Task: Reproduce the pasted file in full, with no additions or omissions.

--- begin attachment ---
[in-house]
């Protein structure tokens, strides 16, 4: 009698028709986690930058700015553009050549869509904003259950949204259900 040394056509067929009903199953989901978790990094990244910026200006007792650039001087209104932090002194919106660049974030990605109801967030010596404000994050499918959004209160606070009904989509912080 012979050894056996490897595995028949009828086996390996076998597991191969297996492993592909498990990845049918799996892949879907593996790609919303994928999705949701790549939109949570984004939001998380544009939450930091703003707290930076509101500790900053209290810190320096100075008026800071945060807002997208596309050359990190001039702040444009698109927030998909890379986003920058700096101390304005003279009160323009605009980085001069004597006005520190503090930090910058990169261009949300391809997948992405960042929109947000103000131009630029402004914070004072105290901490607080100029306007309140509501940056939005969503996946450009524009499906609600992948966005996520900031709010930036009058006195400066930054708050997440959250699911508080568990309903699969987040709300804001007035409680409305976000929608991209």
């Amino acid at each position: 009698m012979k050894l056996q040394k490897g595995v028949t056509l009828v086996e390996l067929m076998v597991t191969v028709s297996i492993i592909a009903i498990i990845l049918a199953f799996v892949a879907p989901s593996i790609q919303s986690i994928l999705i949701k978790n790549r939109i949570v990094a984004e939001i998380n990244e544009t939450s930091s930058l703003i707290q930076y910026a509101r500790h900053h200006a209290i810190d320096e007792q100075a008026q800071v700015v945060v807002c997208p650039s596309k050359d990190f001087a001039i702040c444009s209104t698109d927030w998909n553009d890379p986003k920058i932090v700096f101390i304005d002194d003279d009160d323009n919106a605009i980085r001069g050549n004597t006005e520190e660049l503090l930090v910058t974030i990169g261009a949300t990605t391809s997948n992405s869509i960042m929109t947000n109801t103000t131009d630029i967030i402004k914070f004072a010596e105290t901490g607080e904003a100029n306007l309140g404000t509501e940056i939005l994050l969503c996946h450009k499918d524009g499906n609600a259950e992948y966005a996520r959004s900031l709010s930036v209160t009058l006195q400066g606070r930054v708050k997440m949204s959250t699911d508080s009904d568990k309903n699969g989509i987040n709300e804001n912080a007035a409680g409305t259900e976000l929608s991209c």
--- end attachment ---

[in-house]
């Protein structure tokens, strides 16, 4: 009698028709986690930058700015553009050549869509904003259950949204259900 040394056509067929009903199953989901978790990094990244910026200006007792650039001087209104932090002194919106660049974030990605109801967030010596404000994050499918959004209160606070009904989509912080 012979050894056996490897595995028949009828086996390996076998597991191969297996492993592909498990990845049918799996892949879907593996790609919303994928999705949701790549939109949570984004939001998380544009939450930091703003707290930076509101500790900053209290810190320096100075008026800071945060807002997208596309050359990190001039702040444009698109927030998909890379986003920058700096101390304005003279009160323009605009980085001069004597006005520190503090930090910058990169261009949300391809997948992405960042929109947000103000131009630029402004914070004072105290901490607080100029306007309140509501940056939005969503996946450009524009499906609600992948966005996520900031709010930036009058006195400066930054708050997440959250699911508080568990309903699969987040709300804001007035409680409305976000929608991209």
């Amino acid at each position: 009698m012979k050894l056996q040394k490897g595995v028949t056509l009828v086996e390996l067929m076998v597991t191969v028709s297996i492993i592909a009903i498990i990845l049918a199953f799996v892949a879907p989901s593996i790609q919303s986690i994928l999705i949701k978790n790549r939109i949570v990094a984004e939001i998380n990244e544009t939450s930091s930058l703003i707290q930076y910026a509101r500790h900053h200006a209290i810190d320096e007792q100075a008026q800071v700015v945060v807002c997208p650039s596309k050359d990190f001087a001039i702040c444009s209104t698109d927030w998909n553009d890379p986003k920058i932090v700096f101390i304005d002194d003279d009160d323009n919106a605009i980085r001069g050549n004597t006005e520190e660049l503090l930090v910058t974030i990169g261009a949300t990605t391809s997948n992405s869509i960042m929109t947000n109801t103000t131009d630029i967030i402004k914070f004072a010596e105290t901490g607080e904003a100029n306007l309140g404000t509501e940056i939005l994050l969503c996946h450009k499918d524009g499906n609600a259950e992948y966005a996520r959004s900031l709010s930036v209160t009058l006195q400066g606070r930054v708050k997440m949204s959250t699911d508080s009904d568990k309903n699969g989509i987040n709300e804001n912080a007035a409680g409305t259900e976000l929608s991209c």